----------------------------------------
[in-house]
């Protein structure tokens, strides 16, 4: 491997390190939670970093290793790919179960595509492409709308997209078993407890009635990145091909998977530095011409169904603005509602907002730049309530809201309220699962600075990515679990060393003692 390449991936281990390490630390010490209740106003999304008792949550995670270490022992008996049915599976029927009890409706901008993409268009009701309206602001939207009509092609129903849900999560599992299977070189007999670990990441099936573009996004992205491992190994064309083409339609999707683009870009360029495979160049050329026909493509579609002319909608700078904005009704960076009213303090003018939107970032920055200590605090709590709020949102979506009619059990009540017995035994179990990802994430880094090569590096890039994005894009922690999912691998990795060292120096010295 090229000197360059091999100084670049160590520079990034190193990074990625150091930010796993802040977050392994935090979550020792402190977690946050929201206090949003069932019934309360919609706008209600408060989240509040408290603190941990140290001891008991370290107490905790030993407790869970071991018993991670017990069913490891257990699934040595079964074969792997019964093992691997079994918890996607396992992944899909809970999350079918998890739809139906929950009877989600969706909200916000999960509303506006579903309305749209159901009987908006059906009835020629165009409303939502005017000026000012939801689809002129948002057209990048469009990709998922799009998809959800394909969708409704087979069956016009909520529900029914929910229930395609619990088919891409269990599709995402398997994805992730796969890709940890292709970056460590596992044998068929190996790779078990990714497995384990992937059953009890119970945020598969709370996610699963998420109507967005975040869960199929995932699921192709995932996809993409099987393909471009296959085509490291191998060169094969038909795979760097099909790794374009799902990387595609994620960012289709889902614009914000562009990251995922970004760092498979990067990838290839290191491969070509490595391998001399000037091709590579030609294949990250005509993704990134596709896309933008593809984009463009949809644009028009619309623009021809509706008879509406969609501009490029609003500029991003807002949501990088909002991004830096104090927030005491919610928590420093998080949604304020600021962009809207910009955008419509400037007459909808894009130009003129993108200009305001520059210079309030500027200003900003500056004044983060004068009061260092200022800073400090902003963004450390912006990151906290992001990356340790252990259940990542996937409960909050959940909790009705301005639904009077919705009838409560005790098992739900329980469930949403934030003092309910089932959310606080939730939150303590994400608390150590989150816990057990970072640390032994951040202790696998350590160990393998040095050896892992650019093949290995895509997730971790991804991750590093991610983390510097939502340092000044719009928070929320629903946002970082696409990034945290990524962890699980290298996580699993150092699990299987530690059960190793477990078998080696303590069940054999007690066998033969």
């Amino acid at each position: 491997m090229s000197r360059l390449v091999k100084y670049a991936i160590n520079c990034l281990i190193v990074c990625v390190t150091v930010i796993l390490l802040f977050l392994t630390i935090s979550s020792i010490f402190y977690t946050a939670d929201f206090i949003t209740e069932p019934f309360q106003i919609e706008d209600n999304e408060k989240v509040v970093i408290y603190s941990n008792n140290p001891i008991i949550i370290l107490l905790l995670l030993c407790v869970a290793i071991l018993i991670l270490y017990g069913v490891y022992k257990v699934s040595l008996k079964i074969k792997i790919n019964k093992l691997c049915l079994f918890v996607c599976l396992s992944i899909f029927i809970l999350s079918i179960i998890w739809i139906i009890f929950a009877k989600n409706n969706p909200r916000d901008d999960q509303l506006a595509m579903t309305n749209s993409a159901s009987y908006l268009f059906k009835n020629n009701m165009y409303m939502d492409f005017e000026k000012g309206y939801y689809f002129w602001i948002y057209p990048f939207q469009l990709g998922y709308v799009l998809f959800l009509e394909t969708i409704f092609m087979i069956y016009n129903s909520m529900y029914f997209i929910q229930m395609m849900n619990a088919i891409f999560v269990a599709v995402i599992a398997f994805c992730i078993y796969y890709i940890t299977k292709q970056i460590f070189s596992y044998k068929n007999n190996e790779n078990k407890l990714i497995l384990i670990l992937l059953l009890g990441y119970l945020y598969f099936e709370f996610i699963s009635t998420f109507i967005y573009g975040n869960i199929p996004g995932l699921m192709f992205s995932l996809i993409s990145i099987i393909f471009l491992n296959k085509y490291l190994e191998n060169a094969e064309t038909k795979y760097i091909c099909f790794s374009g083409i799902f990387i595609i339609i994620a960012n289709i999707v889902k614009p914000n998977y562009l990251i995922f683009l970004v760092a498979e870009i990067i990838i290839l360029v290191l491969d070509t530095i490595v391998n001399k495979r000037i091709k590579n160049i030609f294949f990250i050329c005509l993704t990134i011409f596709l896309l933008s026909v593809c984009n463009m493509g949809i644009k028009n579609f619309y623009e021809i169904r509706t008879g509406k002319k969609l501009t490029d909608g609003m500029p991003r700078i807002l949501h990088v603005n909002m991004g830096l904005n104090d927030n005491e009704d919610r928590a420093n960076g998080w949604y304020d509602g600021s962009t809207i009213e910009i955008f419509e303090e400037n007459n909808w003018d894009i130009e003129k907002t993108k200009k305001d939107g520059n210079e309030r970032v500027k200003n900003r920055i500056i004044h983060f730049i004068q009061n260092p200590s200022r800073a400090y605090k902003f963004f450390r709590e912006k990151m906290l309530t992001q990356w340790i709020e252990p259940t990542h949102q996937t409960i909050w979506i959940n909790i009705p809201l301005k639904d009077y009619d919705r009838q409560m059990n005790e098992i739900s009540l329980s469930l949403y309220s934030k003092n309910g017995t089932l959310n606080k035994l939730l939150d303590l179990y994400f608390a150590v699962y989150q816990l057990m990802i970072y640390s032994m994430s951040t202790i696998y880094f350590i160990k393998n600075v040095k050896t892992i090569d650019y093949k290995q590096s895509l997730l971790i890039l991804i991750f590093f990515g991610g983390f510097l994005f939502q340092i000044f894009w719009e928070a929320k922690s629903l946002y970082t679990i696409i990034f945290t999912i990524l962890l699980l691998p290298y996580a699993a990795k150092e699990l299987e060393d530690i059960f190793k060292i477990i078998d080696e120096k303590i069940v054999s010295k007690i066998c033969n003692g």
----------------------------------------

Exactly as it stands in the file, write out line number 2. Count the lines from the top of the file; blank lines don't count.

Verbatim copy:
């Protein structure tokens, strides 16, 4: 491997390190939670970093290793790919179960595509492409709308997209078993407890009635990145091909998977530095011409169904603005509602907002730049309530809201309220699962600075990515679990060393003692 390449991936281990390490630390010490209740106003999304008792949550995670270490022992008996049915599976029927009890409706901008993409268009009701309206602001939207009509092609129903849900999560599992299977070189007999670990990441099936573009996004992205491992190994064309083409339609999707683009870009360029495979160049050329026909493509579609002319909608700078904005009704960076009213303090003018939107970032920055200590605090709590709020949102979506009619059990009540017995035994179990990802994430880094090569590096890039994005894009922690999912691998990795060292120096010295 090229000197360059091999100084670049160590520079990034190193990074990625150091930010796993802040977050392994935090979550020792402190977690946050929201206090949003069932019934309360919609706008209600408060989240509040408290603190941990140290001891008991370290107490905790030993407790869970071991018993991670017990069913490891257990699934040595079964074969792997019964093992691997079994918890996607396992992944899909809970999350079918998890739809139906929950009877989600969706909200916000999960509303506006579903309305749209159901009987908006059906009835020629165009409303939502005017000026000012939801689809002129948002057209990048469009990709998922799009998809959800394909969708409704087979069956016009909520529900029914929910229930395609619990088919891409269990599709995402398997994805992730796969890709940890292709970056460590596992044998068929190996790779078990990714497995384990992937059953009890119970945020598969709370996610699963998420109507967005975040869960199929995932699921192709995932996809993409099987393909471009296959085509490291191998060169094969038909795979760097099909790794374009799902990387595609994620960012289709889902614009914000562009990251995922970004760092498979990067990838290839290191491969070509490595391998001399000037091709590579030609294949990250005509993704990134596709896309933008593809984009463009949809644009028009619309623009021809509706008879509406969609501009490029609003500029991003807002949501990088909002991004830096104090927030005491919610928590420093998080949604304020600021962009809207910009955008419509400037007459909808894009130009003129993108200009305001520059210079309030500027200003900003500056004044983060004068009061260092200022800073400090902003963004450390912006990151906290992001990356340790252990259940990542996937409960909050959940909790009705301005639904009077919705009838409560005790098992739900329980469930949403934030003092309910089932959310606080939730939150303590994400608390150590989150816990057990970072640390032994951040202790696998350590160990393998040095050896892992650019093949290995895509997730971790991804991750590093991610983390510097939502340092000044719009928070929320629903946002970082696409990034945290990524962890699980290298996580699993150092699990299987530690059960190793477990078998080696303590069940054999007690066998033969």